Cabinet Ministers Clash over Request of Funds to Help Syrian Refugeesإقرأ هذا الخبر بالعربية
The cabinet failed on Tuesday to approve a request from the social affairs ministry to allocate LL100 million to provide more humanitarian assistance to the Syrian refugees who have fled the deadly crackdown by the regime on protestors.
“The fund that we had asked for is not for refugees but for the centers of the social affairs ministry in the area of Akkar that is exerting the essential effort in the issue of the displaced,” Social Affairs Minister Wael Abou Faour told An Nahar daily published Wednesday.
“The Higher Relief Council does not have employees and centers. On the contrary, it relies on the staff of the social affairs ministry,” he said, stressing however that the requested fund is not worth the argument that took place inside the cabinet.
“This won’t affect the job that the ministry is doing with the HRC in carrying out the duties of the Lebanese state towards the displaced Syrians based on humanitarian and not political grounds,” Wael Abou Faour told the newspaper.
His comments came a day after several cabinet ministers rejected the fund during a session held at the Grand Serail, arguing that the Syrian refugees were criminals.
An Nahar quoted Interior Minister Marwan Charbel as saying that the number of the displaced has reached more than 250,000. He stressed that the rate of crimes in Lebanon increased lately and that 95 percent of them are being carried out by Syrian nationals.
Minister Marwan Khaireddine expressed fears on the ability of the Lebanese state to face additional burdens and confront the same problem of Palestinian refugees in the country.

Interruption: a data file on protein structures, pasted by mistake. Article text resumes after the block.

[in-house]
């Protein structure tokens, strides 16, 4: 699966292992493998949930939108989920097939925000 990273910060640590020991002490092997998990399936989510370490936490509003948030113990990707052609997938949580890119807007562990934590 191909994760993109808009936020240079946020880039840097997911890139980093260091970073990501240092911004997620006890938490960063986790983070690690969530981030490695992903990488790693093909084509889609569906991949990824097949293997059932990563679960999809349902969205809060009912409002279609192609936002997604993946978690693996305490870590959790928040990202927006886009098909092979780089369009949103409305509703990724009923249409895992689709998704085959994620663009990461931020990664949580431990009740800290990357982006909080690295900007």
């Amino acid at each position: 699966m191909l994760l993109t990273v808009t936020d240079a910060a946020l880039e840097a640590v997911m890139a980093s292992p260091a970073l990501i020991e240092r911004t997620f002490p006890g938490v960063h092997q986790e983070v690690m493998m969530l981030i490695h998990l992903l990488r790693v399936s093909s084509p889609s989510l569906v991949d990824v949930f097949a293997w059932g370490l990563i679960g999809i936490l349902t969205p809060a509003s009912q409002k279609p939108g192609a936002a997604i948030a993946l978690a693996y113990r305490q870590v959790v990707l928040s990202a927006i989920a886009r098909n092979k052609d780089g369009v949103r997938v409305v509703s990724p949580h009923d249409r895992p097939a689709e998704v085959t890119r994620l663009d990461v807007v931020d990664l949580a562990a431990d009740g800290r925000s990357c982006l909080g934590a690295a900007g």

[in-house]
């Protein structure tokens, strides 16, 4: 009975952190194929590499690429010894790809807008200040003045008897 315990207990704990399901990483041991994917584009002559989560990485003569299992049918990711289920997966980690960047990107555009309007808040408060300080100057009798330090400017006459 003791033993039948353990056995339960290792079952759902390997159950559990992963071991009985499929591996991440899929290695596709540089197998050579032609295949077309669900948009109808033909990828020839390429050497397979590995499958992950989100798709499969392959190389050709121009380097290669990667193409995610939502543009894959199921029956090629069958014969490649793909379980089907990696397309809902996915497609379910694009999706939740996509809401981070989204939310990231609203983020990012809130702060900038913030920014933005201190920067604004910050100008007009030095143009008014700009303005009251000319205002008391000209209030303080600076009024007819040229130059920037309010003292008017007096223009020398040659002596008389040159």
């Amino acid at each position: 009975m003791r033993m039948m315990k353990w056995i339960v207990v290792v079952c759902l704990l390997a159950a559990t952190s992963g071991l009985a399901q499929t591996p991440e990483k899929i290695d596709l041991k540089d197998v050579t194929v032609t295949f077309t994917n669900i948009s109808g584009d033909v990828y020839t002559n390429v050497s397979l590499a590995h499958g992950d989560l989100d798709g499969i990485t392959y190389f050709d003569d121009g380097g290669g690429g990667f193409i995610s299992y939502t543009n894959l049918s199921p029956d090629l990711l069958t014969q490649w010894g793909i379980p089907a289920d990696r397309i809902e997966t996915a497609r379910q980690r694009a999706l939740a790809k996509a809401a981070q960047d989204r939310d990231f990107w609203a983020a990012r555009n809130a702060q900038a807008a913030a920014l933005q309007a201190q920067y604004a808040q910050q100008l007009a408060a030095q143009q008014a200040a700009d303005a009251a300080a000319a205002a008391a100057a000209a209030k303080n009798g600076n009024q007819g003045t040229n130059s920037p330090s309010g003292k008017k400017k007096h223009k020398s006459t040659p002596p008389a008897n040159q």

He said it is the duty of the Lebanese government to provide assistance to the injured but that it should exert efforts to help them go back to their villages and towns.
Minister of State Nicolas Fattoush also stressed that it was the duty of the Syrian embassy to provide assistance to the refugees based on bilateral agreements signed between Lebanon and Syria.
But Abou Faour argued with him, saying the regime of President Bashar Assad was the reason behind their displacement.
“We admit that there are disagreements in the government on the issue but we only want to deal with it on humanitarian and not political grounds,” he snapped back at Fattoush.
Culture Minister Gaby Layyoun launched the most scathing attack on the refugees, saying some of those receiving treatment at Lebanese hospitals at the expense of the Higher Relief Council are criminals that have carried out terrorist activities in Syria.
But Abou Faour defended his request for the additional funds, reading a report that says children with bullet wounds in their legs are being admitted to the hospitals.
The dispute between the ministers ended when Abou Faour asked to withdraw the article from the cabinet agenda, saying “the social affairs ministry knows what it will do.”
But the government approved to accept donations by foreign parties to the HRC to help the refugees.
In his remarks to An Nahar, the minister hailed the stance of Hizbullah and Amal representatives in the cabinet who had stressed that securing the funds is only a humanitarian issue.